05/22/2019 00:10 Updated 5/22/2019 00:55
Confucius said it two thousand and five hundred years ago: when the wise man points to the moon, the fool looks at the finger. Hurt by so many years of economic recession, cuts and corruption, the Spaniards – and even more the Catalans – systematically admit in all the surveys that they do not trust in the basic functioning of their democracy. They distrust their politicians and, in general, they have a bad opinion of justice and of the rest of the institutions, from the Crown to the Parliament, through the various executives, parties and trade unions.
The issue is not irrelevant, because contrary to what the topic says, as the cases of Argentina, Italy or Greece have shown, it is finally not possible to grow and progress collectively in a sustained manner without a good institutional framework, which is really and truly and, in addition, is perceived by the citizenship as such: impartial, honest, transparent and effective. Ideologically it is legitimate to argue about whether we aspire to a greater or lesser State, more interventionist and protective, like the Danish, or thinner and more liberal, like that of Singapore. The quantity and even the form of State would have to be part of the political discussion, but its quality would have to be imperative and indispensable.
In Spain, however, also in Catalonia, since the recession years, both from the independence movement and from the left-wing populist formations, the need for good government has not been prioritized; but, much simpler, the debate has been restored on the form of State, returning to the singsong about whether Spain has to be monarchical or republican. Or about whether to found a new one, segregated from the Spanish one. It matters little that without too much intellectual effort, out of a simple bird’s flight, exemplary monarchies can be identified with very high levels of quality of life and liberties, and other despotic ones of course. And it is also very easy to point out improper banana republics of our modern times, as well as other exemplary. Although it is an evidence that the State form is not determinant for this type of questions, again we seem to insist on trusting the solution of our ills to the advent of a republic, a bet that apparently will save us from having to undertake reforms, always much more difficult and coming with exhaustion for those who propel them.
Certainly, with the reason and the historical background in hand, to defend that the republican form is what suits us, without further discussion, is shocking. In Spain, the First Republic ended with the sigh of President Estanislao Figueras warning, while he was hurriedly escorted into exile: “Estic fins als collons de nosaltres mateixos”[I am sick to death of ourselves]. And the Second, although its protagonists were surely more solvent and enlightened than their predecessors, the truth is that it also ended up in confusion and badly. It is not important to remember that what is relevant for our State form is not whether it is a monarchy or a republic, but that it is decidedly democratic, that is, parliamentary and constitutional. Note that the leading European regions, with Utrecht, London, Stockholm, Copenhagen or Amsterdam at the forefront, progress despite having monarchical forms of government which do not arouse the slightest critical interest to anyone. Apparently, it is much more important to remember that the king emeritus killed elephants, or that he has a son-in-law in prison.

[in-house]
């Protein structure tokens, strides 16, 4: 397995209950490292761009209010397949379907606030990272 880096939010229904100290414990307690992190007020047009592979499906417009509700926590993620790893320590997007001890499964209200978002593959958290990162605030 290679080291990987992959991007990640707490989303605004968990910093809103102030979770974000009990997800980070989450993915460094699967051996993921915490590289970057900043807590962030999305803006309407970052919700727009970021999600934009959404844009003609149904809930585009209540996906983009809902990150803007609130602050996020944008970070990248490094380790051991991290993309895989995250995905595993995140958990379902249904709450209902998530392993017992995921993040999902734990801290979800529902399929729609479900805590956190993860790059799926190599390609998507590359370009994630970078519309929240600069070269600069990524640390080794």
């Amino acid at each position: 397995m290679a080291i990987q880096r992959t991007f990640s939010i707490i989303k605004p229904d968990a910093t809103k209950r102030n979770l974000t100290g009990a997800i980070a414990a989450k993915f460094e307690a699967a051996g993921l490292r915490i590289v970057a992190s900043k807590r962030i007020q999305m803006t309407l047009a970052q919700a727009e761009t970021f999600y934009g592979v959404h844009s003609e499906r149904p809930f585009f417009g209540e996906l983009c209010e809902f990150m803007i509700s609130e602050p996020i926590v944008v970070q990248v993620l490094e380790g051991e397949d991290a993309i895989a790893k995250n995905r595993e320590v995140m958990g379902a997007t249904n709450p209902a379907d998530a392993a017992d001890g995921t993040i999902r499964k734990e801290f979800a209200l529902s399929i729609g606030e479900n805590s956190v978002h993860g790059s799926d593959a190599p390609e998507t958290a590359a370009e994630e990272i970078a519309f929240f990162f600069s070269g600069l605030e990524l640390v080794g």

For years I have been arguing that what we need as a joint citizenship is to throw out bad governments and demand from those who start their route to undertake a determined commitment to a reformist agenda, which ensures the continuous improvement of our institutional and democratic quality. With presidents, ministers and council members continuously condemned by the respective parliaments; with governments without budgets or a minimum of executive capacity, it is really hurtful to be told about the coming republic, or that it would have to come, whether it be a Spanish, Catalan or Ampurdán synalagmatic and commutative republic, as Fages de Climent would have said.
In any case, for those who dream of the advent of a republic, I end with an augury, which I hope will comfort them: in my modest opinion, the monarchies have their days numbered … by default of their heirs. As evidenced by the process of becoming commoners among the crowns everywhere, the art of being king is not what it used to be. Scandinavian princesses marrying multi-dimensional shamans; Anglo-Saxon princes who have renounced the crown for love or Latin kings who no longer marry princesses corroborate that, as Jordi Canal has written in ‘The Monarchy in the 21st Century’, today, monarchies only work if they are republican. And for a future king, fortunate and trained in the best universities, educated and with a cosmopolitan and liberal culture, having to suffer the job of king without being able to govern, having no life of his own or intimacy has to be very dissuasive when accepting coronation commitments . And, if not, let’s wait! Meanwhile, citizens would settle for good government!